Web portals have come full circle. From the frothiest frenzy of the dot-com bubble to the apathetic rubble the sector's collapse left behind, search engines have been there. Now, they are rolling back into investing fancy.

In most cases, they've earned it. Mamma.com (NASDAQ:MAMA), for example, posted a fourth-quarter profit yesterday as revenues more than doubled. Sure, it was just your token penny a share, back out the losses from the Intasys Billing Technologies subsidiaries sold last month, and Mamma earned $0.12.

Unfortunately, the company that bills its site as "The Mother of All Search Engines" also produced the mother of all shareholder dilution. Due primarily to the fact of 2 million warrants and just over 400,000 options, all boasting penny-stock strike prices, the company's diluted shares outstanding fattened up from 5.9 million to 8.8 million over the past year. Hopefully, now that the company is nearing fiscal credibility, it won't sacrifice such large chunks of dilution to future financing deals.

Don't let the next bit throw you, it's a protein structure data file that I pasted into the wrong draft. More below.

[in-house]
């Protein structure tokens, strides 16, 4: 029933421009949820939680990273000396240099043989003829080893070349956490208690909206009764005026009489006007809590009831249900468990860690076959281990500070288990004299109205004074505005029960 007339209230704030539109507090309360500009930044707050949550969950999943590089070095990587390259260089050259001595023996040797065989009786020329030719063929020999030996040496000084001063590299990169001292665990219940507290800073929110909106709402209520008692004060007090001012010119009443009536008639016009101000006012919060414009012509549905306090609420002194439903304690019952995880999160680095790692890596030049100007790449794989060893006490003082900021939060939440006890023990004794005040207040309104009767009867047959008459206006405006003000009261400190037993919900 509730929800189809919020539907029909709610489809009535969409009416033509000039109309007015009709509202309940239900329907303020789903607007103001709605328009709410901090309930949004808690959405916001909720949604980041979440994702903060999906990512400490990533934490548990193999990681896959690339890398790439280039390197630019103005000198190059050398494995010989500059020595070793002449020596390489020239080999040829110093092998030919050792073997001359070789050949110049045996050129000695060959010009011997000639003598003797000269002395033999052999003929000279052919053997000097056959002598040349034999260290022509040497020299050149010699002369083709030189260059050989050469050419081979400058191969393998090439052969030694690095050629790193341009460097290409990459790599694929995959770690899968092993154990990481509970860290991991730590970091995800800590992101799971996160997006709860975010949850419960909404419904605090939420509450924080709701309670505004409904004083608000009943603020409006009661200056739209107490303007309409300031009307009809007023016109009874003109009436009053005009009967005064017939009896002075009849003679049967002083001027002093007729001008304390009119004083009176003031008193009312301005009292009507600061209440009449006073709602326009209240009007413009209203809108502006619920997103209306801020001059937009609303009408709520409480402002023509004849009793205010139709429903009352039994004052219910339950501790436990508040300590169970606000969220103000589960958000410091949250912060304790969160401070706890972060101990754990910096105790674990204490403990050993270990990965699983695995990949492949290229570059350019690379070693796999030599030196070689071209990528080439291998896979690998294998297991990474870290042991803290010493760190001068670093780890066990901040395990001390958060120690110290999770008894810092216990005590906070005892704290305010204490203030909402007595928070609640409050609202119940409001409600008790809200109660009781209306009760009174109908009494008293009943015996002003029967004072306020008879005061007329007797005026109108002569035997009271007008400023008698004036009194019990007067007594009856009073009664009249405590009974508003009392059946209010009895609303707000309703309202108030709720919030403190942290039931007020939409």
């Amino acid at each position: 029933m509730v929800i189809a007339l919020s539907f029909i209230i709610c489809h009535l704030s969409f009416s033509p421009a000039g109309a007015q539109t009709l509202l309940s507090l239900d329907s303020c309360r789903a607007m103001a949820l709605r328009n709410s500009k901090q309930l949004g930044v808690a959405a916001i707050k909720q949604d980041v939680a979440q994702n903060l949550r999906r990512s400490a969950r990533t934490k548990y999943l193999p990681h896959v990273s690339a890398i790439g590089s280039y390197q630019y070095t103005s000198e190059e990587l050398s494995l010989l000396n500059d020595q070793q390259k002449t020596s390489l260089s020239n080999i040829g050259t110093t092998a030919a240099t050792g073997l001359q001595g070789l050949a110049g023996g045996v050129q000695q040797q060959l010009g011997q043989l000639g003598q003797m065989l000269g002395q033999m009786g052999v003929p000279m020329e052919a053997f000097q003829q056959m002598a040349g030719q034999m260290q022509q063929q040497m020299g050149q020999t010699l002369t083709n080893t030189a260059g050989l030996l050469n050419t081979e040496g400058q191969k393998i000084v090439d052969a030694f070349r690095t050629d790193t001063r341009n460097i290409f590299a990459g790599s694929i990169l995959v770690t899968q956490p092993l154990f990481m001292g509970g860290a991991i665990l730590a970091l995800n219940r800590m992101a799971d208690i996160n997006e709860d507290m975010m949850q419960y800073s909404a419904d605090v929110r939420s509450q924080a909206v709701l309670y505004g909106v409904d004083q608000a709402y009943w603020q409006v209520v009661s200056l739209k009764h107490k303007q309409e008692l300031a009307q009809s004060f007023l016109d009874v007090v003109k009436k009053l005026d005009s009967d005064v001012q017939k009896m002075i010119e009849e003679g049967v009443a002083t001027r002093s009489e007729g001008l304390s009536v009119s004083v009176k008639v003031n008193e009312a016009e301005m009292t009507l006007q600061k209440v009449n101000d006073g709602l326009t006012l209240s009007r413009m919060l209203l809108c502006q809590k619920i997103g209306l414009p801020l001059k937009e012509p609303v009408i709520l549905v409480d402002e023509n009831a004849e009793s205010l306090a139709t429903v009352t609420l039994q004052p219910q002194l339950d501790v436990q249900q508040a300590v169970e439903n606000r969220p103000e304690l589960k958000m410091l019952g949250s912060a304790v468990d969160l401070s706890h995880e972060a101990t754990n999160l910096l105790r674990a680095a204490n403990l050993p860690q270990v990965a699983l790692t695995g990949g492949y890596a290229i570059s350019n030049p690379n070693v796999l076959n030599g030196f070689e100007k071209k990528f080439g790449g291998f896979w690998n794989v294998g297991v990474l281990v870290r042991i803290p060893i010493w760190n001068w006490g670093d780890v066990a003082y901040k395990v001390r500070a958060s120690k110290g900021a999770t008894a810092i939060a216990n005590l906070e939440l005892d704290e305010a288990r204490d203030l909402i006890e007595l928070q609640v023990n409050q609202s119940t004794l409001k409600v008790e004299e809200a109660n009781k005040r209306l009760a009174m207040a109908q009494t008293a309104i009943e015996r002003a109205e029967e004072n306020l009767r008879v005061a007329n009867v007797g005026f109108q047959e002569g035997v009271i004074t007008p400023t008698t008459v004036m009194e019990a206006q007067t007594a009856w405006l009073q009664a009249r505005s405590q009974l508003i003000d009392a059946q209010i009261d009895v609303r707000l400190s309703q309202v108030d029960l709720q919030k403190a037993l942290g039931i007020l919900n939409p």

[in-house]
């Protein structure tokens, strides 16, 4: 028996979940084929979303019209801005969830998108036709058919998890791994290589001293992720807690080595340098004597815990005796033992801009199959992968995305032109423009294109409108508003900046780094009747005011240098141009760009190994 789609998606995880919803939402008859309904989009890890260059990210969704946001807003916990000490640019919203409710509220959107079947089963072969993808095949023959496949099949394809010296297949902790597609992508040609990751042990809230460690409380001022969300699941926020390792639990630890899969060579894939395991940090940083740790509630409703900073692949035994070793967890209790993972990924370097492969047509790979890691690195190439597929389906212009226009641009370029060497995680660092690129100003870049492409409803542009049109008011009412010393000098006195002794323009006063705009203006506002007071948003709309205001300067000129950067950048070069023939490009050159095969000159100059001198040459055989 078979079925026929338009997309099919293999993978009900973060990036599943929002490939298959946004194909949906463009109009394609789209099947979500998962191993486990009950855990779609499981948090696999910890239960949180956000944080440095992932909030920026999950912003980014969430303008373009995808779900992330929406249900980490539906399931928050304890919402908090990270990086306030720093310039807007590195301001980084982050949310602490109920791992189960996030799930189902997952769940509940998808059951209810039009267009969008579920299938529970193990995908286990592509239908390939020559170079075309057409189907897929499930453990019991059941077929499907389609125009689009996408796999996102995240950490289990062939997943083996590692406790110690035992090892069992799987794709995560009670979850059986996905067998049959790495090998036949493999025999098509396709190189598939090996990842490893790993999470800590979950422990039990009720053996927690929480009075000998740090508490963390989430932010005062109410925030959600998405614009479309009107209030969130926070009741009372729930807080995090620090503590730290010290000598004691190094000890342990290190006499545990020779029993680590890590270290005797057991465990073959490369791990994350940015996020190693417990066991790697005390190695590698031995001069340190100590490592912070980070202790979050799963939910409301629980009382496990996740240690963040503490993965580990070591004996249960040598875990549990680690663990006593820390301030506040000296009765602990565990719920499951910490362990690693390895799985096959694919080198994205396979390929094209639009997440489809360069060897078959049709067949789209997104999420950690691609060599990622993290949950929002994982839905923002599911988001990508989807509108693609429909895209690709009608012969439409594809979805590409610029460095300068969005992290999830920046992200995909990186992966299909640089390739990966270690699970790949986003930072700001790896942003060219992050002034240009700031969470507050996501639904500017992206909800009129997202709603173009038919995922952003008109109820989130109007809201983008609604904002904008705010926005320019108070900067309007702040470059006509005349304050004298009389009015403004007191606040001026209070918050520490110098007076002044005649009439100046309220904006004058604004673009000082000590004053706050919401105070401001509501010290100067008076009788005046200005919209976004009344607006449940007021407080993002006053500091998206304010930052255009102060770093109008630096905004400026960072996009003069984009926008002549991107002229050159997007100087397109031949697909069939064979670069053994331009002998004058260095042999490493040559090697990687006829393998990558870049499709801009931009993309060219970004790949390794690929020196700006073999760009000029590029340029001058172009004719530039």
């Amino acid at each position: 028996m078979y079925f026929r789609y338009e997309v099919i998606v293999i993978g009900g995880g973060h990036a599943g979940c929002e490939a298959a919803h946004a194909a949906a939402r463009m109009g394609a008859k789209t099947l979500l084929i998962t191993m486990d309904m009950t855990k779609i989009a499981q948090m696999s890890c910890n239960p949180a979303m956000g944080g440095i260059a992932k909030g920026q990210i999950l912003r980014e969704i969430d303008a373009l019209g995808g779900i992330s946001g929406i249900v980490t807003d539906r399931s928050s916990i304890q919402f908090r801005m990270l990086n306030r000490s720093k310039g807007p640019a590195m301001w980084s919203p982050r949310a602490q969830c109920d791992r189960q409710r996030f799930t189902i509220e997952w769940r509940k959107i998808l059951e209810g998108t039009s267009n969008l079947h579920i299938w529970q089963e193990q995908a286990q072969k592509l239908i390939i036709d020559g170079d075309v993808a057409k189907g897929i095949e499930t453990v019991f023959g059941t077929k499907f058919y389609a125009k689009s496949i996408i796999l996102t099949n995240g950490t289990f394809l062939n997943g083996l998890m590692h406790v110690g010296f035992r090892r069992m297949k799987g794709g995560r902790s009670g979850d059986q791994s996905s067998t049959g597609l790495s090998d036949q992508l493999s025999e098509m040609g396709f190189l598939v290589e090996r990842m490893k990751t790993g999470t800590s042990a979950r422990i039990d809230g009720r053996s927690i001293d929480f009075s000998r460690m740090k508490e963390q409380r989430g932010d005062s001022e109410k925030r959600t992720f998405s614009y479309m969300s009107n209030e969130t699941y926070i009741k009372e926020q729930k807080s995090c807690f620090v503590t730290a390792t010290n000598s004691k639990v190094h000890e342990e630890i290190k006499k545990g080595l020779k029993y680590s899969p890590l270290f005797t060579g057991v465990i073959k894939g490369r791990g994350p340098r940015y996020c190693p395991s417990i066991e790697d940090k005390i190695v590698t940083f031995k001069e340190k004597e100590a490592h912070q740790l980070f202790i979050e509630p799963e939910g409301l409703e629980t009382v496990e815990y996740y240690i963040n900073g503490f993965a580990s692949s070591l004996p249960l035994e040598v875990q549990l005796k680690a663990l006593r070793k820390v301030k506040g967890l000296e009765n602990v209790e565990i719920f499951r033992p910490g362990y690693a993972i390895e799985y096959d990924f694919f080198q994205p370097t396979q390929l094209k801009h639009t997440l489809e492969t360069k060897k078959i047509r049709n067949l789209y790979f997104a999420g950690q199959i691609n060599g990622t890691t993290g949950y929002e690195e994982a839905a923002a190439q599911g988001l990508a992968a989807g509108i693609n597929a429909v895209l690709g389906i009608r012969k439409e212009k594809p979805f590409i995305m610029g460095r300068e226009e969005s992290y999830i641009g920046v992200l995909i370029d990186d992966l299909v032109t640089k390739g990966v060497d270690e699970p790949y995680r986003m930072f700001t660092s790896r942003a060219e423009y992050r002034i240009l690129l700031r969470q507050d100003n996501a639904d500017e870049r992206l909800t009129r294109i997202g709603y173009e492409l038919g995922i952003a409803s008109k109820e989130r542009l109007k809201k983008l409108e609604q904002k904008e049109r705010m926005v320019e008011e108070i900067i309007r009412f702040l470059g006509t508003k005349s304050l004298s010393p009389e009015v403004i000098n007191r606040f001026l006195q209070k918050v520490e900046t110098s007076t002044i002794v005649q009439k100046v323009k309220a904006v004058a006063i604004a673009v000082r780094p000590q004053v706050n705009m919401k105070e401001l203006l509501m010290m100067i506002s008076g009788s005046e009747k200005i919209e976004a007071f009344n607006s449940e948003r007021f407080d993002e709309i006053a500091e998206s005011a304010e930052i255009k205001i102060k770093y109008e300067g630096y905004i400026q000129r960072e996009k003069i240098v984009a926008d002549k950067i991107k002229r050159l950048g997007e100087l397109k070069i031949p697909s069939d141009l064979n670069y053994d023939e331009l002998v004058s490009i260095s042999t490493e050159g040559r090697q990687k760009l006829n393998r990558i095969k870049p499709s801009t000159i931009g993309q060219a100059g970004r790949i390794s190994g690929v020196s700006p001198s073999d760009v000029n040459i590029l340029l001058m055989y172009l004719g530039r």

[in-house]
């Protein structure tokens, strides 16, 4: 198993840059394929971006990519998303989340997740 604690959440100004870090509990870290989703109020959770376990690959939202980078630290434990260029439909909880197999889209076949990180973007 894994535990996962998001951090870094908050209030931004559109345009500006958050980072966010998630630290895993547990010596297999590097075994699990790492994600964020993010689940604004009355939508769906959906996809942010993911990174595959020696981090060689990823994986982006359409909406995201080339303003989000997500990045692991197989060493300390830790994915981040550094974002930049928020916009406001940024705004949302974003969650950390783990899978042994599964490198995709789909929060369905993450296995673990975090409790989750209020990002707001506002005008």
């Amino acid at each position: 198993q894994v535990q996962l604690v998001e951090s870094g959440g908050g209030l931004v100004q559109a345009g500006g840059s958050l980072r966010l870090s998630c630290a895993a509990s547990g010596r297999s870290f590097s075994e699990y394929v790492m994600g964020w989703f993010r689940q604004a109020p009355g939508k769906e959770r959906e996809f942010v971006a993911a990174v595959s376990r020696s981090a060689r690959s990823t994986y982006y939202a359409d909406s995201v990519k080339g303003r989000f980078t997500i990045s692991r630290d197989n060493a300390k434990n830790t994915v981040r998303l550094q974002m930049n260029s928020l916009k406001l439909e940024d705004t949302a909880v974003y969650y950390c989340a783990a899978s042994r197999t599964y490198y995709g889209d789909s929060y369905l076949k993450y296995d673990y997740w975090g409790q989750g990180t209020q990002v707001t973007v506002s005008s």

Investors focused on the business and bid the stock up after yesterday's close, and with reason. The stock trades at less than four times trailing revenues. Moreover, using a run rate based on last quarter's earnings from its flagship operations, the stock trades at a single-digit P/E. It's easy to love your Mamma.

Search is hot. With or without a Google IPO, specialists like AskJeeves.com (NASDAQ:ASKJ) and Stocks 2004 recommendation FindWhat.com (NASDAQ:FWHT) have thrived in the market. Even bellwether Yahoo! (NASDAQ:YHOO) has more than doubled over the past year.

Given the lack of Wall Street coverage and the company's failure to provide bottom-line guidance, the risks and rewards loom large with Mamma. Something tells me that she likes it that way.

Do you depend on search engines to find what you want? Do you rely on those same portals to advertise? How effective are sponsored text ad links? Mamma.com features them, but do you find them useful? All this and more -- in the Webmaster's Corner discussion board. Only on Fool.com.

Longtime Fool contributor Rick Munarriz thinks that if he ever got lost he would consult Google before consulting a compass. He does not own any shares mentioned in this story.